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Alexander Samaniego
Alexander Samaniego

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DPS909 Blog: Internal Code Reviews

As part of the Release 0.3 project in my open source course (DPS909), I was asked to continue my learning progression from Hacktoberfest by performing internal code reviews on pull requests (PR). "Internal" in this case means a PR in a project repository that is maintained by the class.

The project I chose was Telescope, which is an open source web server and client application for aggregating and presenting a timeline of Seneca's open source blogs.

Code Review 1

I decided to review PR #3768. This PR addresses an issue in the sign up process where the Blog/RSS URL form cannot differentiate between a blog URL and a feed URL, as described here.

To review the code, I checked out the PR on my editor and ran the app on my machine. I followed the testing steps specified in the PR. I also purposely messed up some steps to see how the program would react with the changes. The changes appeared to work as I could input a Blog URL and a feed URL when signing up; I could complete the sign up with the form able to recognize a Blog URL and a Feed URL.

One of the previous reviews of the PR commented with a concern with the backend breaking if a user enters a Feed URL instead of a Blog URL. So I tried to investigate this myself. As I explained in this comment, the current PR changes prevent a function that specifically uses a Blog URL from being called. I also noticed the Blog URL being used when making a call to the database. However, this should also not break the backend because the call is just made to store information in the database.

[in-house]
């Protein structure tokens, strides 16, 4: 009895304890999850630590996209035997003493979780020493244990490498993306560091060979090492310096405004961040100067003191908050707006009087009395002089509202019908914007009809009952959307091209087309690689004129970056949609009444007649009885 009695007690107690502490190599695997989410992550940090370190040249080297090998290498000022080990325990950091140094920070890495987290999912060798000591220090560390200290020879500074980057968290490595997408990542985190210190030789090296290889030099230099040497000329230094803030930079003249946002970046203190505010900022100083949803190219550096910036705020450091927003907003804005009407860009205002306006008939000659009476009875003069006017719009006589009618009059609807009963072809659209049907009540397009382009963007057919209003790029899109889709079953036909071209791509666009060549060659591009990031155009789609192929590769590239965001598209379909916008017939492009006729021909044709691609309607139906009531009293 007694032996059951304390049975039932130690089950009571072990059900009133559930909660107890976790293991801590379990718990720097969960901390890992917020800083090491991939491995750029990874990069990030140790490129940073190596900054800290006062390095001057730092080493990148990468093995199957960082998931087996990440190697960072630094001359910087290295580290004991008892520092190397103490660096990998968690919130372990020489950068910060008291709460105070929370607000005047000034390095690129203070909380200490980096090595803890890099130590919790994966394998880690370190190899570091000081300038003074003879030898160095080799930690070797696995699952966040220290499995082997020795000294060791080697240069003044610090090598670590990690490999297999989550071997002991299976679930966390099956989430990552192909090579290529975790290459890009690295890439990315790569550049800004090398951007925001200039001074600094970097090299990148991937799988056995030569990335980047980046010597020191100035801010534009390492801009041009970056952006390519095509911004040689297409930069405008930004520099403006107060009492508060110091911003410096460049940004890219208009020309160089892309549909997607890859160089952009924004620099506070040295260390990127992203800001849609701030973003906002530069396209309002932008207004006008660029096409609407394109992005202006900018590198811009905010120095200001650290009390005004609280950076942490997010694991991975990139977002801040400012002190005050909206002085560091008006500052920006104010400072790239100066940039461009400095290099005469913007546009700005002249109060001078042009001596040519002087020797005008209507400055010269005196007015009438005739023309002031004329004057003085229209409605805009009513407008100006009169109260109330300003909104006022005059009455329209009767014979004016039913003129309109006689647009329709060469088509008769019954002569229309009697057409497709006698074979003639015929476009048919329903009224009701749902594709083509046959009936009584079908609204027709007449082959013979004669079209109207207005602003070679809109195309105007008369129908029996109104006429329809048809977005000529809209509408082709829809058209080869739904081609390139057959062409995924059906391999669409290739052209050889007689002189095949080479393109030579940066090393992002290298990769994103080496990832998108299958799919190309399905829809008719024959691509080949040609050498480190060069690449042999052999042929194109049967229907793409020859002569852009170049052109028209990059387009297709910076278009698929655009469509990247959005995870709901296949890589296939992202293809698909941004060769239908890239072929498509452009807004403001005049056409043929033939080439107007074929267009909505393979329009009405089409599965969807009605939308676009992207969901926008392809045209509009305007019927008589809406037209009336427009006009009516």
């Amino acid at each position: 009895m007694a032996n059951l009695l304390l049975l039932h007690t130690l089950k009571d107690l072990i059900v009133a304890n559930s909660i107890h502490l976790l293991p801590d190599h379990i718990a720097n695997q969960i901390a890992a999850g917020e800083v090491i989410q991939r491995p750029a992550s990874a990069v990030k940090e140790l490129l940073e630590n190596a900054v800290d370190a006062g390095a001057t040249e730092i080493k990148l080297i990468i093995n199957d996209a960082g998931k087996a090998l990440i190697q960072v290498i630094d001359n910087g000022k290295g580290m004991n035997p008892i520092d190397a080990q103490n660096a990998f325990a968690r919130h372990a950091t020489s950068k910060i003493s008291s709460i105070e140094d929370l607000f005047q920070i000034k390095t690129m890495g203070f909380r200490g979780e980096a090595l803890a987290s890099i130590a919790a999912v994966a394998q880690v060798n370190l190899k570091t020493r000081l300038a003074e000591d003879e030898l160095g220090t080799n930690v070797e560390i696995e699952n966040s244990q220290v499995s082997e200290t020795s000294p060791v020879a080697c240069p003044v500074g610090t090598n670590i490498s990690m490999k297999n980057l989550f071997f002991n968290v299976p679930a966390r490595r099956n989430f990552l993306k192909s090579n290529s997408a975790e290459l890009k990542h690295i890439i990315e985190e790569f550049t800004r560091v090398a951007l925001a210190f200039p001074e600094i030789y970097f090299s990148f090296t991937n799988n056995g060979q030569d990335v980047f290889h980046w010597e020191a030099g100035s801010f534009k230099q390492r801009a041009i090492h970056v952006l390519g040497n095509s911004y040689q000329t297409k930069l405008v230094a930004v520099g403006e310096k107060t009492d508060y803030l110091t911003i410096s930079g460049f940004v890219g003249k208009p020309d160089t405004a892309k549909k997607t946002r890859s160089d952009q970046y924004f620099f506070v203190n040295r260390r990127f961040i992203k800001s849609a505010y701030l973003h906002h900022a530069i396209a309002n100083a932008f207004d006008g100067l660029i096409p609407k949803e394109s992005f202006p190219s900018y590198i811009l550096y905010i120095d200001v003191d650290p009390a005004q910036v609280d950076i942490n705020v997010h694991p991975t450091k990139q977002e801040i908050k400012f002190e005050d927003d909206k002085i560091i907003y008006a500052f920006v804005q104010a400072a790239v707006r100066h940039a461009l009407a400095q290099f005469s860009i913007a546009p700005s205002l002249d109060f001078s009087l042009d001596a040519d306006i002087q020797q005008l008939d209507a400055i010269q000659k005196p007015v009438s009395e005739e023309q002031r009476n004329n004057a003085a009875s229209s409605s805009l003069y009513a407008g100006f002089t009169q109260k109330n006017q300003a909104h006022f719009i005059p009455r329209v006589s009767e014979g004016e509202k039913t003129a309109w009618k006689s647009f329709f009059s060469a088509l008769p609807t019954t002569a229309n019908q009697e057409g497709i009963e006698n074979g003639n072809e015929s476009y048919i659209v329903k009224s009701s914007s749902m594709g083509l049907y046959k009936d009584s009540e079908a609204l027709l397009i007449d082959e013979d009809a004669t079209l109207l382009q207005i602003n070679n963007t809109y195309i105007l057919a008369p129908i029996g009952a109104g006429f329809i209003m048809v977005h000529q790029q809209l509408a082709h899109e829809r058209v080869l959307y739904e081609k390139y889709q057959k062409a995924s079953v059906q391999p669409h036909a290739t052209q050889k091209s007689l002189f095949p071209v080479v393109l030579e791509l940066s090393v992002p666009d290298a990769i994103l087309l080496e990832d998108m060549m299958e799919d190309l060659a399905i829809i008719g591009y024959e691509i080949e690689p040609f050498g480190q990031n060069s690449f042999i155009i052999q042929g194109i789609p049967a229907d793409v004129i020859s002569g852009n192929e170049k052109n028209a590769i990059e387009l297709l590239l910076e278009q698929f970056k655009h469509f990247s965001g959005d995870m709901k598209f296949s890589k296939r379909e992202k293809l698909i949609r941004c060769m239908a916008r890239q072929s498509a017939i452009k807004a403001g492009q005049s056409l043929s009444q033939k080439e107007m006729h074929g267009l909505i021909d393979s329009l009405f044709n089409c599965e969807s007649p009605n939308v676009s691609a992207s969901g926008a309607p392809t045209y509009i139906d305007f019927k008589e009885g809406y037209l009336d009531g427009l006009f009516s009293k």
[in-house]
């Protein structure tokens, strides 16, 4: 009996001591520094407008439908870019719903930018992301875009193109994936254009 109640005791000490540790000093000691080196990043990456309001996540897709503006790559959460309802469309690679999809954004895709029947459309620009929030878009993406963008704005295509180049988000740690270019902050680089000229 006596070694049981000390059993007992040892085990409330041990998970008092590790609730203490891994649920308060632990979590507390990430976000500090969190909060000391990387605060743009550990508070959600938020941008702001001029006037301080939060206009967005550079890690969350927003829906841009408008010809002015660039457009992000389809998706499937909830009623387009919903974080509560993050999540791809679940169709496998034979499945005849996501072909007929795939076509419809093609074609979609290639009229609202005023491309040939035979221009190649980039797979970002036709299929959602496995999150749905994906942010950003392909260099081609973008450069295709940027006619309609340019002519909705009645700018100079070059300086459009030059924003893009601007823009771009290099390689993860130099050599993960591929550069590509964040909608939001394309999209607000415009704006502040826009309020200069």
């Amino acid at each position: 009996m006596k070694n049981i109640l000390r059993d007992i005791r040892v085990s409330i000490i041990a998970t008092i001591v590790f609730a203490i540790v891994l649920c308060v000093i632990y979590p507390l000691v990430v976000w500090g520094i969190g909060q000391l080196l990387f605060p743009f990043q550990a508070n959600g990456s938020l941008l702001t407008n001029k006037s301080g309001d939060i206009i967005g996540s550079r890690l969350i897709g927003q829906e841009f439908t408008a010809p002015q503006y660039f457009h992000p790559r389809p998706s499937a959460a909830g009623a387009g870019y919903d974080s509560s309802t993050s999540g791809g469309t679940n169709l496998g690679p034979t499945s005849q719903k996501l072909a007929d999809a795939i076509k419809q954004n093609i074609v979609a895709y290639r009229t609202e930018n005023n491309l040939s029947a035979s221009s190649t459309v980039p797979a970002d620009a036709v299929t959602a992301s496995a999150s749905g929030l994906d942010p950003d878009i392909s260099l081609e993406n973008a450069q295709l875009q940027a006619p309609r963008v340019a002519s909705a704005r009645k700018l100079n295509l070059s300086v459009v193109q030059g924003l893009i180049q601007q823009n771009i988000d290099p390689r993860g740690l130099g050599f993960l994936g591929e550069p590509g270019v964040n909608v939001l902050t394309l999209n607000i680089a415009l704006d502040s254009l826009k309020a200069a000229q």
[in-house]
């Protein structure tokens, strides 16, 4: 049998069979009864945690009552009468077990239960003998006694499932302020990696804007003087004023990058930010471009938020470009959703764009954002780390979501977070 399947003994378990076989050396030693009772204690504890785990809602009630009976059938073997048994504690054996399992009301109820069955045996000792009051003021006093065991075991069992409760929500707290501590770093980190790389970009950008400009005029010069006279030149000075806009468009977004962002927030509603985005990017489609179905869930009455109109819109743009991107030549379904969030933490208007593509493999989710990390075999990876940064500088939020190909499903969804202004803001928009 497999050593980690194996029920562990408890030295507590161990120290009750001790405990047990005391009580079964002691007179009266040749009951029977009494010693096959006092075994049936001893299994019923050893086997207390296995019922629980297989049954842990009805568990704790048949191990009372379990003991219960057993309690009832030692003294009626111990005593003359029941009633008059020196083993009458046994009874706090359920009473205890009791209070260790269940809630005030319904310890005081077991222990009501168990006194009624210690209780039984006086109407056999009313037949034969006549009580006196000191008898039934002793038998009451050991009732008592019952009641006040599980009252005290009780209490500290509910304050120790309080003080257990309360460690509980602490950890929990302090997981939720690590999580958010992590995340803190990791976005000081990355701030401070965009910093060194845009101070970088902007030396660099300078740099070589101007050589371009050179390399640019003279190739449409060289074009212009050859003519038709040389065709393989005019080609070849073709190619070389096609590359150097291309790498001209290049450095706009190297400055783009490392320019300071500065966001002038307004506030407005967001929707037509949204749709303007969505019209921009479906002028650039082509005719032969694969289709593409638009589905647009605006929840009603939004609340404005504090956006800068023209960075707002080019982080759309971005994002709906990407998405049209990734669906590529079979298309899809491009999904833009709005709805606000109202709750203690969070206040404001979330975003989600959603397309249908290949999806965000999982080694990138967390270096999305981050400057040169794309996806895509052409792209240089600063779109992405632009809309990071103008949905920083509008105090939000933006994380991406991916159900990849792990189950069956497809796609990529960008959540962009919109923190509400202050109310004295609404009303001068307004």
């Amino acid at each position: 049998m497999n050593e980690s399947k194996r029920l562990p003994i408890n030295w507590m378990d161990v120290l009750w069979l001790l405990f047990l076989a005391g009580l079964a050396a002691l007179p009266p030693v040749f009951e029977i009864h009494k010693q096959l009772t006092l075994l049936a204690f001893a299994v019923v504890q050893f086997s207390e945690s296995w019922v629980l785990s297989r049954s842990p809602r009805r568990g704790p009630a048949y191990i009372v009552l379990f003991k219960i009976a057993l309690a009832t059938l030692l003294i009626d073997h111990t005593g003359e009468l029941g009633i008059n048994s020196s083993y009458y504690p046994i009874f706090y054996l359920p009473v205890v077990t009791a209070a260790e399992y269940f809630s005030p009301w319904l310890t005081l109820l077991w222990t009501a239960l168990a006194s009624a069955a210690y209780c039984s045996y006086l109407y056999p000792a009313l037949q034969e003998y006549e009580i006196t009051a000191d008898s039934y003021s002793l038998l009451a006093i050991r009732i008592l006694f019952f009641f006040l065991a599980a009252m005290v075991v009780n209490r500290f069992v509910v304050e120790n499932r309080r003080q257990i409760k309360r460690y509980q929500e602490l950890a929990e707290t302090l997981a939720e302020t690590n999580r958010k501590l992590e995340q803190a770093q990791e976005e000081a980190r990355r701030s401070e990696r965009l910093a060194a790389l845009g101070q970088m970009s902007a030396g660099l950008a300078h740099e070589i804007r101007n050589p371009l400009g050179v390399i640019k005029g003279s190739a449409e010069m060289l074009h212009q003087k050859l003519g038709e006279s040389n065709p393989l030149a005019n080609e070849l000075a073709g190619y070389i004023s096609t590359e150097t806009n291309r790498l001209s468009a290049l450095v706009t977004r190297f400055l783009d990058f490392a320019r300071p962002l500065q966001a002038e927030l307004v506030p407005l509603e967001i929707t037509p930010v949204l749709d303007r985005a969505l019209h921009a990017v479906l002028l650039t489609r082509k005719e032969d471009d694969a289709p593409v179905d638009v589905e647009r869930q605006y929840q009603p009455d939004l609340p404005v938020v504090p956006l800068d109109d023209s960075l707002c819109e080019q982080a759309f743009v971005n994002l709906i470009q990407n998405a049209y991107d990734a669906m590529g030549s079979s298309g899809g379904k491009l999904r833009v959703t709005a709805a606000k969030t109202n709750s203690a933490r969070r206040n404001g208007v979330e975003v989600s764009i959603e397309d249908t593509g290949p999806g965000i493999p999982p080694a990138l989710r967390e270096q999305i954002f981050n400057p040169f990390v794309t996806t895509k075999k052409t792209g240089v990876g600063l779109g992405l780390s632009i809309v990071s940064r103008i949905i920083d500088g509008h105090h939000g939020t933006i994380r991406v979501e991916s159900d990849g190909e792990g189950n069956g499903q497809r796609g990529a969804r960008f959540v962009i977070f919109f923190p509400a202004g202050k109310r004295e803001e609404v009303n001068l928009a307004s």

Code Review 2

For the second code review, I reviewed PR #3769. This review was a little simpler, as it was a a UI change to the top navigation bar of the web page. The changes to the files included CSS adjustments and a new button at the top right of the page. The only feed back I could give was in this comment I left. I suggested to match the top nav bar with the side nav bar that appears when a user scrolls down; mostly for UI consistency.


Doing these code reviews, I realized that it was good to review all types of PRs no matter the complexity. I spent a lot of time trying find complex ones but even the most miniscule, like a UI change/addition, needs input from multiple people before being approved.

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